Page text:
Diz, I am in the same boat.  Strongly considering picking up the frame for use with my old ALICE (still my favorite pack to hump to this day, for all the reasons elucidated throughout the various threads you've opened recently).

Will wait eagerly for your assessment of this combination before I move forward, but I think it's going to be the cat's ass.  I don't see myself retrofitting the new-fangled attachment tabs to my pack for mounting though - do you see any issues with slipping the Crossfire frame in the sleeve like you would a normal ALICE frame?

--Dave

 

"Do not touch anything unnecessarily. Beware of pretty girls in dance halls and parks who may be spies, as well as bicycles, revolvers, uniforms, arms, dead horses, and men lying on roads -- they are not there accidentally."

Too bad they don't make one in Multicam for us yanks.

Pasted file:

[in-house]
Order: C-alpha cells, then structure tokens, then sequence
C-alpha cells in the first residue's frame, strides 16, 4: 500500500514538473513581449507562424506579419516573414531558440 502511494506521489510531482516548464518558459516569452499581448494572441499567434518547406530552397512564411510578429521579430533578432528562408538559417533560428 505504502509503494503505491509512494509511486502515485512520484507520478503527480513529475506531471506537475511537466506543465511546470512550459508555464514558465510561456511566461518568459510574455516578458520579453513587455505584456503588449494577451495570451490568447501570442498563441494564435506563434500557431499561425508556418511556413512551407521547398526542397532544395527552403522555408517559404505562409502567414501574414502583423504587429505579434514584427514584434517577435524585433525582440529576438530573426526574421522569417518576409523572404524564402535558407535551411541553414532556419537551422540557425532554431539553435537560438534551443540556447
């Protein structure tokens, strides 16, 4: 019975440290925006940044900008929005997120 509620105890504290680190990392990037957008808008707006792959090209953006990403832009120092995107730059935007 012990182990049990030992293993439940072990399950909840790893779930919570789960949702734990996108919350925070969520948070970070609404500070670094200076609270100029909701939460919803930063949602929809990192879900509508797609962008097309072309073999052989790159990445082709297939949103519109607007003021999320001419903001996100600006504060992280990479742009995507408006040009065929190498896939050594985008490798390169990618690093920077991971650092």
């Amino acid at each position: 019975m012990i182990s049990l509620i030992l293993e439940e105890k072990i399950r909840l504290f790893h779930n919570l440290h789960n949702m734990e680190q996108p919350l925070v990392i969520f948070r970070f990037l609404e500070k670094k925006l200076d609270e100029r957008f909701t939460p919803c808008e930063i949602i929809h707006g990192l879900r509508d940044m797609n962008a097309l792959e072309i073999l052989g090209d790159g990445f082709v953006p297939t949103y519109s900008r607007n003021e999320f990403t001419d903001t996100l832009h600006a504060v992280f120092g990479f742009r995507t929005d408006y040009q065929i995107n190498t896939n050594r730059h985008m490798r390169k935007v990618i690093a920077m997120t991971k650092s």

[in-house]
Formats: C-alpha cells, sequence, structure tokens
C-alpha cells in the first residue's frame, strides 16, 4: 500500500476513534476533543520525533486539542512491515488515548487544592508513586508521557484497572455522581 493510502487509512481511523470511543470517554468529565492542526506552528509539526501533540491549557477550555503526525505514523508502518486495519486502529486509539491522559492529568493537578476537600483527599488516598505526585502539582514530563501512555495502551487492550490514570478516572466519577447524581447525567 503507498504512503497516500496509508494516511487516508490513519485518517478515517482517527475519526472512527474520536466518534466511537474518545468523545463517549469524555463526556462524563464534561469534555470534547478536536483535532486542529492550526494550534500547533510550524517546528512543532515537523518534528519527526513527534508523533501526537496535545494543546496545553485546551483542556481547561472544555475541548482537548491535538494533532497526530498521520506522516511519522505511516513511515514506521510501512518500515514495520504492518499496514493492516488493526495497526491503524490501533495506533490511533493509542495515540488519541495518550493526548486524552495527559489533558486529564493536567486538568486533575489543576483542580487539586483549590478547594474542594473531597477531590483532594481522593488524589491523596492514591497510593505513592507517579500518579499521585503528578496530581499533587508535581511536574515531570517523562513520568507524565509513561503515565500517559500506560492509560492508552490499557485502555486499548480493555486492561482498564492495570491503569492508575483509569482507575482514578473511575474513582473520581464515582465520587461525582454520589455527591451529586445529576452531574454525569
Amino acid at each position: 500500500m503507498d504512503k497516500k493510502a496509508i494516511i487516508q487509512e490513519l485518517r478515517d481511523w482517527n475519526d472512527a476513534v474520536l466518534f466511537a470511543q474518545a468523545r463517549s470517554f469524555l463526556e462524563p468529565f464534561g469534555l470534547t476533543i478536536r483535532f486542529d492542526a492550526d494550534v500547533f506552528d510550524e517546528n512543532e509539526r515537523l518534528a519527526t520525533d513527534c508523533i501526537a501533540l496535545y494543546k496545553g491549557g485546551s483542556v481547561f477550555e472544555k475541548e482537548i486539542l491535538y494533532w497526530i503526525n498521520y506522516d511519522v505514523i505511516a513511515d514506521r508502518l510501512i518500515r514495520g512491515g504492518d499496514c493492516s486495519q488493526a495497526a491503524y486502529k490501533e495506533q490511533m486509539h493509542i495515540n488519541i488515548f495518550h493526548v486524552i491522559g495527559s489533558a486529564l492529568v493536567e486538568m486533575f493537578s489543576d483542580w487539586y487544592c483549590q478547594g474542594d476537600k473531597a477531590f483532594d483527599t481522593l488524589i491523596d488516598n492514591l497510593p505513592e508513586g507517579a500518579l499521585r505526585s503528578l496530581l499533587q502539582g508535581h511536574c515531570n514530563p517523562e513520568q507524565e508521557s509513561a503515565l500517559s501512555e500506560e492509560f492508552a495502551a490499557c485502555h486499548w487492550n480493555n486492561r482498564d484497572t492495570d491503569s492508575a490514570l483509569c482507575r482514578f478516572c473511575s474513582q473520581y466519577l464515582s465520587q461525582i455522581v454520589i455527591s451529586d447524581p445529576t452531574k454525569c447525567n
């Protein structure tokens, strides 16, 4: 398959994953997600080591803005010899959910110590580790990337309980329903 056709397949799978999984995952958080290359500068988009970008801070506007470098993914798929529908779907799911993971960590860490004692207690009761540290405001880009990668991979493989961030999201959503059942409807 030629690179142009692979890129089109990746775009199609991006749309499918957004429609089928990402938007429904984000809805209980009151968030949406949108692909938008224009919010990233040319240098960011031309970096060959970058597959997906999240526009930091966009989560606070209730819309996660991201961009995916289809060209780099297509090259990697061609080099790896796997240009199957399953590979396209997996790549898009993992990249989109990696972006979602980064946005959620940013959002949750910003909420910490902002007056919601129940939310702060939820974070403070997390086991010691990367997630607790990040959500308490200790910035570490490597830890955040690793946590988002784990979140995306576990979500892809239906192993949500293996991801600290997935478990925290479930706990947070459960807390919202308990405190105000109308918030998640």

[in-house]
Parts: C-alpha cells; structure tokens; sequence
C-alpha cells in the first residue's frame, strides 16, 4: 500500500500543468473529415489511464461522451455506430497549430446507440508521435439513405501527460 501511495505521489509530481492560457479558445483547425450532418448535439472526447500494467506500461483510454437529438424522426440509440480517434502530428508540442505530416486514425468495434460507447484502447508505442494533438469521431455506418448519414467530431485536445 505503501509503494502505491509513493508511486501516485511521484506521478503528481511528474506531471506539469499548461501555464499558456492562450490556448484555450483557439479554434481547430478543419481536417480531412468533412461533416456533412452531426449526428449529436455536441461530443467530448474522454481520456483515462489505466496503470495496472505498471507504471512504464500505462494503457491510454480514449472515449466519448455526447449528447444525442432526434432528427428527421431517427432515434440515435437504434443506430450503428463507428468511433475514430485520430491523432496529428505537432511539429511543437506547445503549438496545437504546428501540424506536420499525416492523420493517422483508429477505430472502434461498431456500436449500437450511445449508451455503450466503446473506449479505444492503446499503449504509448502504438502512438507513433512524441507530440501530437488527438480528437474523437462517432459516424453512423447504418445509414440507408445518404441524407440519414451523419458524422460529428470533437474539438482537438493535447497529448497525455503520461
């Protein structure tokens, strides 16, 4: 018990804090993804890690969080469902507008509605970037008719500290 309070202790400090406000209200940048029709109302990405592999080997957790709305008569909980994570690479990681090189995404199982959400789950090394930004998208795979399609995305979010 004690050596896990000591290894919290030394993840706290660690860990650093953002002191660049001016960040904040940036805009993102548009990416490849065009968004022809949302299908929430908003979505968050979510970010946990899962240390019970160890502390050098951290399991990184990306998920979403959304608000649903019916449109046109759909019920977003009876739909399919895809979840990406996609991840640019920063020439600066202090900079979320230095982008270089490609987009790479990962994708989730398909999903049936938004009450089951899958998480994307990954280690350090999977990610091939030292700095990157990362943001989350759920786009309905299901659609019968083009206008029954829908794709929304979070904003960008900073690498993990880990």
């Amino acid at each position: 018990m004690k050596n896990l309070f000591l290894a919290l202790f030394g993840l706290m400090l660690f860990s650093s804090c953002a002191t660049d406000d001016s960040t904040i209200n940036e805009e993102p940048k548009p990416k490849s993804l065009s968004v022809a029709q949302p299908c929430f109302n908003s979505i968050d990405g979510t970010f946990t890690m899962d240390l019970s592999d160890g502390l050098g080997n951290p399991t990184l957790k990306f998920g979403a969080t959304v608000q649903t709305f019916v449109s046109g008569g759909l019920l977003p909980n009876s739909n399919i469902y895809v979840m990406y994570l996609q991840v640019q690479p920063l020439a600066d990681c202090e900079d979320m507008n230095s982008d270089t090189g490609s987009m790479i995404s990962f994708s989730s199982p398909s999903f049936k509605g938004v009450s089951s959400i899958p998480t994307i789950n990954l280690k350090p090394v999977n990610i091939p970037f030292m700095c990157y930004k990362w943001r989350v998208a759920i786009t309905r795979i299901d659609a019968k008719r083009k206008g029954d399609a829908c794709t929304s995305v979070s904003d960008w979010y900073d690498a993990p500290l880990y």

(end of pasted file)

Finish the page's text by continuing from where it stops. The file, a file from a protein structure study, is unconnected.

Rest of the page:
“One sometimes gets the impression that the mere words ‘Socialism’ and ‘Communism’ draw towards them with magnetic force every fruit-juice drinker, nudist, sandal-wearer, sex-maniac, Quaker, ‘Nature Cure’ quack, pacifist, and feminist in England,”  -George Orwell-

Diz,

I’m glad you’re onto this one mate. 

It saves me looking like I’m astroturfing

 

I’ve been playing with the DG-16 for about 12months now. I haven’t published the review yet because I’m doing some work for Crossfire to get samples of the DG-16 into American hands to gain some exposure - which means I don’t want them to go straight to my review. 

 

It’s my humble opinion that the DG-16 will be the premium combat pack on the market. 

You’ve hit on Crossfire’s design philosophy: they’re very technical boys with a wealth of experience in load carriage and the outdoors. They’re not military, but that’s why they sit down and listen to some of their friends who are. I’ve had a relationship with them for a long time now.

 

I’m very pleased and proud as punch to say I’ve played a small part in some of the design feedback on this one, offering end-user experience about certain design usage and requirements by troops out there. 

 

As you’ve noted, the frame is amazing. I honestly think it’ll make the DEI item obsolete.

The harness is amazing. It’s actually something like a 5-layer ablative design that will still enable you to get home with all your gear should it fail.